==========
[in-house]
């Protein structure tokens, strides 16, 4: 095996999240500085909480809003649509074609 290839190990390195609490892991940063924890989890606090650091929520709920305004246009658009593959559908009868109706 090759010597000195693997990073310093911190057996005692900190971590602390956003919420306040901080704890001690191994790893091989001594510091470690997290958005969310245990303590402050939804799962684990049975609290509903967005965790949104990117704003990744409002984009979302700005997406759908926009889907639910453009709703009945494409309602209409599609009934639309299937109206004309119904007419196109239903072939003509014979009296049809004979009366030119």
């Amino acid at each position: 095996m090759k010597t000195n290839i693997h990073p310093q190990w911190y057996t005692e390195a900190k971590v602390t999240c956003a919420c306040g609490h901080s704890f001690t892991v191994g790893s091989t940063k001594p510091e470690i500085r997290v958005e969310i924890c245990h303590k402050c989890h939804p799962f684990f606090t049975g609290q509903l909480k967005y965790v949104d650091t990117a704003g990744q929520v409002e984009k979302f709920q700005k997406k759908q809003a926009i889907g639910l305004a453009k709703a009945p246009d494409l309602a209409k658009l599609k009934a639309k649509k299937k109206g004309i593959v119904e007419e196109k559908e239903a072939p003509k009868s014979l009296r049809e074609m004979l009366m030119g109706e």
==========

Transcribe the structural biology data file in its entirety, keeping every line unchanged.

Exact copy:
[in-house]
């Protein structure tokens, strides 16, 4: 095996999240500085909480809003649509074609 290839190990390195609490892991940063924890989890606090650091929520709920305004246009658009593959559908009868109706 090759010597000195693997990073310093911190057996005692900190971590602390956003919420306040901080704890001690191994790893091989001594510091470690997290958005969310245990303590402050939804799962684990049975609290509903967005965790949104990117704003990744409002984009979302700005997406759908926009889907639910453009709703009945494409309602209409599609009934639309299937109206004309119904007419196109239903072939003509014979009296049809004979009366030119």
């Amino acid at each position: 095996m090759k010597t000195n290839i693997h990073p310093q190990w911190y057996t005692e390195a900190k971590v602390t999240c956003a919420c306040g609490h901080s704890f001690t892991v191994g790893s091989t940063k001594p510091e470690i500085r997290v958005e969310i924890c245990h303590k402050c989890h939804p799962f684990f606090t049975g609290q509903l909480k967005y965790v949104d650091t990117a704003g990744q929520v409002e984009k979302f709920q700005k997406k759908q809003a926009i889907g639910l305004a453009k709703a009945p246009d494409l309602a209409k658009l599609k009934a639309k649509k299937k109206g004309i593959v119904e007419e196109k559908e239903a072939p003509k009868s014979l009296r049809e074609m004979l009366m030119g109706e």